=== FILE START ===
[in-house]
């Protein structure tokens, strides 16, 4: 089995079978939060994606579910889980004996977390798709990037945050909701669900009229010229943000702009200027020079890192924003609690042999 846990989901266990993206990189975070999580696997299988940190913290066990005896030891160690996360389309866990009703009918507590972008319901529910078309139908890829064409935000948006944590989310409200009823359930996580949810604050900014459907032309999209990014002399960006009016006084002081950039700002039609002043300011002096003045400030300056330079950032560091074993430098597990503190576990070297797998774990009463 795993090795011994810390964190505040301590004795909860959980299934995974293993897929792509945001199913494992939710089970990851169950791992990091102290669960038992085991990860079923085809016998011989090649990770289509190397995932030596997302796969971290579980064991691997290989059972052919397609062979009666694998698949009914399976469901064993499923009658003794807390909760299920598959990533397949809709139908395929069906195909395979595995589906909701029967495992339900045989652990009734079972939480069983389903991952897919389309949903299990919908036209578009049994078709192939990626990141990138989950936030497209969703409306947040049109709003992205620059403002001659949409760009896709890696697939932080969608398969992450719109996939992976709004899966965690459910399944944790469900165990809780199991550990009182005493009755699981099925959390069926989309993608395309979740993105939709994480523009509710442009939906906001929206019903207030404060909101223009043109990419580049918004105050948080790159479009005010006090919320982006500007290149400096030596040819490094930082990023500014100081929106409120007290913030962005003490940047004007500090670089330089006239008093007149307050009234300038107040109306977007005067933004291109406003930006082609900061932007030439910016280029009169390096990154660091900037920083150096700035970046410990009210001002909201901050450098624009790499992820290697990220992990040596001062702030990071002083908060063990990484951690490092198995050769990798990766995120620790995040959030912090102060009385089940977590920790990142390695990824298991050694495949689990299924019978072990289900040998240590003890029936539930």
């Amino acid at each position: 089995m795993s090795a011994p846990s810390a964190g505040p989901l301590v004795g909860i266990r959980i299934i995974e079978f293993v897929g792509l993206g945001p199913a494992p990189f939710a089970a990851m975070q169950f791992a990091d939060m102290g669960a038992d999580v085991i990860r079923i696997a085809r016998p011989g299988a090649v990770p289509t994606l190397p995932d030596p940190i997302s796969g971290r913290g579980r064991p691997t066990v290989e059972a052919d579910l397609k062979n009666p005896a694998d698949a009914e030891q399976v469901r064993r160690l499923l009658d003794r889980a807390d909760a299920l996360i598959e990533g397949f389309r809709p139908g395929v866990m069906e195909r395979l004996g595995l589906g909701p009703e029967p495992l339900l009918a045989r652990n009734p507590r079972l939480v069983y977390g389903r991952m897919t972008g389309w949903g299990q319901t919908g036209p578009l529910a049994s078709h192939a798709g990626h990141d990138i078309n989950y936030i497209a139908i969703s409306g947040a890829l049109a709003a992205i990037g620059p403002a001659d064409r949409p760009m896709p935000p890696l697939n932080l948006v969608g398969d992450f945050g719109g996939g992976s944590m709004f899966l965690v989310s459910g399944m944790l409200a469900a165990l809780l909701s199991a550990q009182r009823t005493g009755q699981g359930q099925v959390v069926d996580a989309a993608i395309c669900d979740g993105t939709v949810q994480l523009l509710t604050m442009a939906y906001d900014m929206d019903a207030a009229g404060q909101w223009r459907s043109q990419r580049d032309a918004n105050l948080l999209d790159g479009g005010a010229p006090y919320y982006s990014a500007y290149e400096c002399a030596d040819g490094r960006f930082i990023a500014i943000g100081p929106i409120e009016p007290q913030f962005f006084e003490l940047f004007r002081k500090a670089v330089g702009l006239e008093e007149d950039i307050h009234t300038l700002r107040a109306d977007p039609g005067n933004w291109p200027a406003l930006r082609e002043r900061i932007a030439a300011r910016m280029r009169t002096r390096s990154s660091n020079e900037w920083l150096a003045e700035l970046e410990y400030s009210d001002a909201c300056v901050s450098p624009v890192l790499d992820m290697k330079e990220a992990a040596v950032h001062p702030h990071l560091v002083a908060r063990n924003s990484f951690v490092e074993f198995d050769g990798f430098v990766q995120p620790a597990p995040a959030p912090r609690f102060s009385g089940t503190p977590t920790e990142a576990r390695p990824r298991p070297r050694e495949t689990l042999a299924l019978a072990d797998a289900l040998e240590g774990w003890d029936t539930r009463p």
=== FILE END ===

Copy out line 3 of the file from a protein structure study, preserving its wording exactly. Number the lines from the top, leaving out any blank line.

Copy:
């Amino acid at each position: 089995m795993s090795a011994p846990s810390a964190g505040p989901l301590v004795g909860i266990r959980i299934i995974e079978f293993v897929g792509l993206g945001p199913a494992p990189f939710a089970a990851m975070q169950f791992a990091d939060m102290g669960a038992d999580v085991i990860r079923i696997a085809r016998p011989g299988a090649v990770p289509t994606l190397p995932d030596p940190i997302s796969g971290r913290g579980r064991p691997t066990v290989e059972a052919d579910l397609k062979n009666p005896a694998d698949a009914e030891q399976v469901r064993r160690l499923l009658d003794r889980a807390d909760a299920l996360i598959e990533g397949f389309r809709p139908g395929v866990m069906e195909r395979l004996g595995l589906g909701p009703e029967p495992l339900l009918a045989r652990n009734p507590r079972l939480v069983y977390g389903r991952m897919t972008g389309w949903g299990q319901t919908g036209p578009l529910a049994s078709h192939a798709g990626h990141d990138i078309n989950y936030i497209a139908i969703s409306g947040a890829l049109a709003a992205i990037g620059p403002a001659d064409r949409p760009m896709p935000p890696l697939n932080l948006v969608g398969d992450f945050g719109g996939g992976s944590m709004f899966l965690v989310s459910g399944m944790l409200a469900a165990l809780l909701s199991a550990q009182r009823t005493g009755q699981g359930q099925v959390v069926d996580a989309a993608i395309c669900d979740g993105t939709v949810q994480l523009l509710t604050m442009a939906y906001d900014m929206d019903a207030a009229g404060q909101w223009r459907s043109q990419r580049d032309a918004n105050l948080l999209d790159g479009g005010a010229p006090y919320y982006s990014a500007y290149e400096c002399a030596d040819g490094r960006f930082i990023a500014i943000g100081p929106i409120e009016p007290q913030f962005f006084e003490l940047f004007r002081k500090a670089v330089g702009l006239e008093e007149d950039i307050h009234t300038l700002r107040a109306d977007p039609g005067n933004w291109p200027a406003l930006r082609e002043r900061i932007a030439a300011r910016m280029r009169t002096r390096s990154s660091n020079e900037w920083l150096a003045e700035l970046e410990y400030s009210d001002a909201c300056v901050s450098p624009v890192l790499d992820m290697k330079e990220a992990a040596v950032h001062p702030h990071l560091v002083a908060r063990n924003s990484f951690v490092e074993f198995d050769g990798f430098v990766q995120p620790a597990p995040a959030p912090r609690f102060s009385g089940t503190p977590t920790e990142a576990r390695p990824r298991p070297r050694e495949t689990l042999a299924l019978a072990d797998a289900l040998e240590g774990w003890d029936t539930r009463p």